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Posts Tagged ‘Irish Halloween Traditions’

Fresh Apple Cake in a loaf pan with a pot of Irish Whiskey Caramel Sauce

Oíche shamhna, Dear Readers! A very happy Halloween to you indeed. We’re feeling festive in our Irish home tonight. The fire is lit, the kids are passing out candy, and we’ve just tucked into the most spooktacular fresh apple cake, topped with Irish whiskey caramel sauce. And, oh my goodness…this is so much better than a chocolate bar or sweet could ever be! The mixed spice and walnuts in the cake give it a gorgeous flavour…but, truth be told, I think the caramel whiskey sauce stole the show!

A jar of homemade Irish Whiskey Caramel Sauce with a bottle of Jameson Irish Whiskey behind it

Did you know Halloween originated with the ancient Celts? ‘Tis true! It is an Irish tradition predating St. Patrick by more than 300 years. It arose from the Celtic fire festival called Samhain (pronounced “sow-in”); marking the end of the harvest period and the beginning of winter.

The Celts believed that on the eve of Samhain, the veil separating the living from the dead opened briefly allowing for mischief and anarchy. Huge bonfires were lit to keep evil spirits at bay and costumes were worn to protect people from being carried off into the “other world”. The friendly spirits of loved ones were welcomed home at this time of year and nuts and apples were offered as enticement.

And it was the thought of Halloween+nuts+apples that led me to make tonight’s pudding (dessert). This fresh apple cake incorporates four apples and nearly 4oz of chopped walnuts. And while it may be too late to make it in your home this evening, print the recipe or save it for another autumn celebration {Thanksgiving is right around the corner!}: I think you’re going to love this!

Fresh Apple Cake

Makes 2 Loaves or 1 Bundt Cake

Ingredients

338g/12oz/3 cups all-purpose flour

454g/16oz/2 cups sugar

3 large eggs

350ml/12oz/1-½ cup vegetable oil

125ml/4oz/ ½ cup apple juice

1 teaspoon salt

½ teaspoon mixed spice {pumpkin spice}

1 vanilla bean, split open and seeds scraped out

102g/36oz/3/4 cup walnuts, finely chopped

4 apples, cored, peeled and finely diced

Directions

1. Preheat the oven to 170ºC/325ºF. Grease and line two 900g/2lb loaf tins with parchment paper or grease a 10-inch Bundt pan and lightly flour it too.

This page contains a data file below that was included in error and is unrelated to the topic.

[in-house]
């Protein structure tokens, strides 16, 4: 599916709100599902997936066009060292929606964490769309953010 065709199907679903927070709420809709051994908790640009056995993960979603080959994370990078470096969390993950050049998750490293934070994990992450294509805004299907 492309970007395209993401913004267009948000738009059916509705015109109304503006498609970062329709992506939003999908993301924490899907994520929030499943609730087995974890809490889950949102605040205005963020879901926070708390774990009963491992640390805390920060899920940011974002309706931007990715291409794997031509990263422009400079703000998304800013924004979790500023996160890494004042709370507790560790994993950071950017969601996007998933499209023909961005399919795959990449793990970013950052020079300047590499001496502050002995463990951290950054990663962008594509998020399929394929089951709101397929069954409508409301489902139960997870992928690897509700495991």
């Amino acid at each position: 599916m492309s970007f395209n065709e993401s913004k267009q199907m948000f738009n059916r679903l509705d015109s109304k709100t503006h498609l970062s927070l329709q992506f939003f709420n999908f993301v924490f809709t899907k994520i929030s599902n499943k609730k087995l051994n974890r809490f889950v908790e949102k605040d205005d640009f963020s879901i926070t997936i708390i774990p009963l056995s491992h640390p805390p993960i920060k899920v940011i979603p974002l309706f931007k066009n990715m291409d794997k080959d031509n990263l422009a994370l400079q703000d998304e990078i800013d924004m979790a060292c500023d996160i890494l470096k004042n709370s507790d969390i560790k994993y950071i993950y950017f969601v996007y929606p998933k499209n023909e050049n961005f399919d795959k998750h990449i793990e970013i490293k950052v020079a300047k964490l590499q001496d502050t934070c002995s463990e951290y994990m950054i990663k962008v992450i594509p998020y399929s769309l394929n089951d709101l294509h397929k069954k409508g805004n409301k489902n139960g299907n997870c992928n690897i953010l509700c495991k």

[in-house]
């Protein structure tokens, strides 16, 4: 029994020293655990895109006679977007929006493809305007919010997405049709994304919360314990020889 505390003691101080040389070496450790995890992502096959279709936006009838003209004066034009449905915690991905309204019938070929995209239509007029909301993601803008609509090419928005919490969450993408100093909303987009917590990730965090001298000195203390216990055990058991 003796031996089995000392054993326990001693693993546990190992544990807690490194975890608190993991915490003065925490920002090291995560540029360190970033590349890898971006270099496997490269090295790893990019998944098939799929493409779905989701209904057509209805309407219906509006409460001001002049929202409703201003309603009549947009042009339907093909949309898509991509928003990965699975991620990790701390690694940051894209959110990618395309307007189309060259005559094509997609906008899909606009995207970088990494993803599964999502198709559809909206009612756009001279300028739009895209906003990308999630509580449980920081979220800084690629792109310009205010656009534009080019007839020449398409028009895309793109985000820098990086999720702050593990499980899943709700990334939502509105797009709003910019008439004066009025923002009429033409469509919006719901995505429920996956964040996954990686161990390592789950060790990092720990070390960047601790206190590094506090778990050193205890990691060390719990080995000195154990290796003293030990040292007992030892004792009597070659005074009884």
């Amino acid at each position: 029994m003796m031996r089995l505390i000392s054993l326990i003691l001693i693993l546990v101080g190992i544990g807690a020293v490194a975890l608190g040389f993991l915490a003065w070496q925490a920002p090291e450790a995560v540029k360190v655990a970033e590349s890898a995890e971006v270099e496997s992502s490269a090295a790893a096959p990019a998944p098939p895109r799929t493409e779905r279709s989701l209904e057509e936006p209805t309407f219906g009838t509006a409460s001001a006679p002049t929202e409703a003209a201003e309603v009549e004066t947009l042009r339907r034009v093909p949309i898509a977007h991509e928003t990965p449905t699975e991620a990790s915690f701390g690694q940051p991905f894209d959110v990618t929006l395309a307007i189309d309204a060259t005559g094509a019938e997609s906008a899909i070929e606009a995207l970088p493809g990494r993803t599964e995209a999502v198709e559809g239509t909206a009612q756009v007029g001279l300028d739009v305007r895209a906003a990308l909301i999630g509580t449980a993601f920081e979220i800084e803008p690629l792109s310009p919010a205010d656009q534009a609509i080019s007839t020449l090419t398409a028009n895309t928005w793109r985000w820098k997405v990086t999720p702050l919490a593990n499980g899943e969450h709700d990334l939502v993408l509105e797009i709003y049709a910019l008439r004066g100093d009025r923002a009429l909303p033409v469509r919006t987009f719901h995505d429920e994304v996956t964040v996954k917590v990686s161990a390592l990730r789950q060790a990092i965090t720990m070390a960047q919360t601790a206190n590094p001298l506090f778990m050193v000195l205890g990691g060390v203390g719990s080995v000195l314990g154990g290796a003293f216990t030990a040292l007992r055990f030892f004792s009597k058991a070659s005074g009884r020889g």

2. Using an electric mixer, mix the sugar, eggs, seeds of the vanilla bean, and oil until, smooth. Stir in the apple juice and mix well.

3. Sift together the flour, salt, baking soda, and mixed spice. Add the flour mixture to the sugar mixture and stir well.

4. Stir in the walnuts and apples. Pour the batter into the prepared pans.

5. Bake for 90 minutes. Remove the cake from the oven, let it cool in the pan for 5 minutes, then carefully remove it from the loaf tins/Bundt pan and allow to cool on a wire rack.

 

The above photos were taken while I was making the whiskey caramel sauce. It’s a very easy process that only takes minutes to make: the results are out of this world good!

Irish Whiskey Caramel Sauce

Makes 6oz

Ingredients

114g/4oz/1 cup sugar

50ml/2oz/ ¼ cup water

118ml/4oz/1/2 cup double cream {heavy whipping cream}

30g/1oz/2 tablespoons butter

¼ teaspoon salt

50ml/2oz/ ¼ cup Irish whiskey

Directions

1. Bring the sugar and water to boil in a large heavy bottom saucepan over medium-high heat. Using a wooden spoon, stir until sugar is dissolved.  Boil, without stirring, until mixture turns a golden/amber color.

2. WHILE the sugar water is cooking, into a separate saucepan add the cream, butter and salt. Cook over medium heat until the butter is melted.

3. When the sugar water has turned amber color remove the saucepan from the heat and CAREFULLY add the cream mixture to it.  The combined mixture will bubble up and the caramel will harden.

4. Return the saucepan to a low heat and simmer, stirring constantly, until the caramel is dissolved and the sauce is smooth.

5. Once combined, add the whiskey and stir well. Set aside to cool and use as desired.

Additional Notes, Related Articles & Credit:
For more information and recipes about Halloween+Ireland, please click on Quick Barm Brack, Halloween & Irish Barm Brack {this is my Barm Brac yeast bread recipe}, Halloween & the Irish offers up lots of lore, Making Candle Pumpkins is a fun craft for this time of year, so too is Halloween Marshmallow Pops, Ireland+Halloween+Apple Cake  features Darina Allen’s Apple Cake recipe+information about the famous Snap Apple Night painting by Cork-born Daniel Maclise, Haunted Ireland is where you’ll find information about haunted Irish castles and homes, and, last but not least, over at Colcannon you’ll find my recipe for this traditional Irish Halloween potato and cabbage dish.

 

 

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Irish Barmbrack loaf on parchment paper with trick or treat sign